In much of the world, the kitchen table represents a place of intimacy where families play out the dramas of their personal and public lives. At the table, values are transmitted from one generation to the next; behavior is taught by dictate and more often by example; a family reveals at the table its approaches to politics, religion, economics, finance, sports, friendship, love, nutrition, dreams and disappointments. Whether the table is located in a home, a shelter, or the family SUV, it is one of the most important places where one generation educates the next, whether consciously or not, whether effectively or not.
In America as in many other parts of the world, the conversation at the table has changed profoundly over the past 24 months. As economist David Rosenberg has observed, in over five million homes the kitchen table sits in a house that is behind on its mortgage, and the level of employment of the folks around the proverbial table is 8.4 million lower than it was before the recession began. Even for those families who do not have the sophistication, courage, time, or inclination to discuss personal finance, the reality on the ground compels an emotional and behavioral response.
Across the country, regardless of economic class, faith, geographic region, or education level, America’s kitchen table seems to be confronting a handful of common themes:
1. Difficult financial choices
For most of our nation’s history, finance and difficult choices went hand in hand. Families and businesses made tough decisions after thoughtful cost-benefit analysis or with very little analysis. Either way, there were decisions to be made because one could not have everything. The rapid expansion of personal credit and creative corporate and municipal financing over the past thirty years made it much easier to acquire products and services without making trade-offs. Families, businesses, cities and states could have it all—so long as no one called the bluff.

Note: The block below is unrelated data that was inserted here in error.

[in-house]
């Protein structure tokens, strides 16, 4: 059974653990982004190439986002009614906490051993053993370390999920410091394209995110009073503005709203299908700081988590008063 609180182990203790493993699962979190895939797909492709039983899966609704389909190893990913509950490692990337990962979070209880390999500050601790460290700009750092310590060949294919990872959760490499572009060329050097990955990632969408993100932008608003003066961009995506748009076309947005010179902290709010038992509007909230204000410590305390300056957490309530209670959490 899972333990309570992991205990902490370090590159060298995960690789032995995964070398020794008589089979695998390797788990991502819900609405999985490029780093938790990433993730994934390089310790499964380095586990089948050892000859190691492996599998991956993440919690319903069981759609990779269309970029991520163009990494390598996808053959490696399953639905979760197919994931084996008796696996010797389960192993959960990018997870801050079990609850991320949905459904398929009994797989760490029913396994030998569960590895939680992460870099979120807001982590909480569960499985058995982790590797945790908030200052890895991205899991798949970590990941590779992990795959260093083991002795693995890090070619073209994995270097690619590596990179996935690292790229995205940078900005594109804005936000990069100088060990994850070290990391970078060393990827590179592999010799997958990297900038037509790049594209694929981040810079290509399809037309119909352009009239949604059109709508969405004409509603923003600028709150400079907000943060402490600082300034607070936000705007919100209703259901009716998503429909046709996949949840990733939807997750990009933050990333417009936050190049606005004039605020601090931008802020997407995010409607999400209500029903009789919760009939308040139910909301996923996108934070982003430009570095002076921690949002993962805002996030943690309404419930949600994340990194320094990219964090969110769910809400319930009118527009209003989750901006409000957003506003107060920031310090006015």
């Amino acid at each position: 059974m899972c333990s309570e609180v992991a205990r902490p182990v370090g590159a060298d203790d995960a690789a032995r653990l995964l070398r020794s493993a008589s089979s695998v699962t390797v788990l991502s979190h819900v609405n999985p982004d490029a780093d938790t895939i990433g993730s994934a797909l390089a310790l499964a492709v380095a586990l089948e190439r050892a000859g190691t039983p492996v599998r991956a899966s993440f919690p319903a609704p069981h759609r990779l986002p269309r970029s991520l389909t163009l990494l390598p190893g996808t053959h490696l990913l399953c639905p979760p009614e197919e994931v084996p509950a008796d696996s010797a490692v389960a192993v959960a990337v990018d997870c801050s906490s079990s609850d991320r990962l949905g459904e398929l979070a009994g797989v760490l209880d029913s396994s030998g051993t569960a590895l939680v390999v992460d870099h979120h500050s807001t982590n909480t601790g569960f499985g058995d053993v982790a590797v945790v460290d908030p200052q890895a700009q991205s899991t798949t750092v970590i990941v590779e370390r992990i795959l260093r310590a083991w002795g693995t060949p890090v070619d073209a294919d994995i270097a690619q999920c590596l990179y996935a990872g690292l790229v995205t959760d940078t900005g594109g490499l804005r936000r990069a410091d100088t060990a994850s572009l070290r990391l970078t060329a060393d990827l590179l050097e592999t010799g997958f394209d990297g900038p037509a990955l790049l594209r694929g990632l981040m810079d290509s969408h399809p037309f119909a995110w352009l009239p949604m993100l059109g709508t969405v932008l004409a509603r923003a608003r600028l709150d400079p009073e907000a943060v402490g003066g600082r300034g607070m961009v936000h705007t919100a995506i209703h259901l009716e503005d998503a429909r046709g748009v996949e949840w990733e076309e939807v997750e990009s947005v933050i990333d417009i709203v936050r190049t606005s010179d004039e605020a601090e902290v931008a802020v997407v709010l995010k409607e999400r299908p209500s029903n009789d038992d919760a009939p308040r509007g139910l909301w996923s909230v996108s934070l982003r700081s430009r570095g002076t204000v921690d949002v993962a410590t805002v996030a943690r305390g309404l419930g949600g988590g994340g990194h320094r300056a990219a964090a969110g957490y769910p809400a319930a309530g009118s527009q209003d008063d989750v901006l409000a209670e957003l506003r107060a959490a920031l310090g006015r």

Well, the bluff has been called, the emperor’s nakedness revealed, and now difficult choices are being made—once again for many people and organizations, but perhaps for the first time for many who have come of age in the last thirty years. Thus, the kitchen table is now the site of difficult negotiations about what is most important. If one cannot assume that wealth and earning potential will compound at 10, even 20% per year, if one must rely more on equity and less on credit, then what really matters and what is it worth?
2. Use of Credit
It is difficult to ascertain the degree to which personal and commercial credit declines are due to limited supply (banks aren’t lending), limited capacity (potential borrowers have weak credit), or limited desire (potential borrowers are deleveraging). As the Wall Street Journal reported today, annual household debt has declined for the first time since records began in 1945 (“Americans Pare Debt”, WSJ, March 12, page 1), falling from 13.773 trillion (yes, with a “t”) at the end of 2008 to 13.536 trillion at the end of 2009. But don’t worry—US government debt increased by more than that, from 6.36 trillion to 7.81 trillion, so we still have plenty of leverage to go around.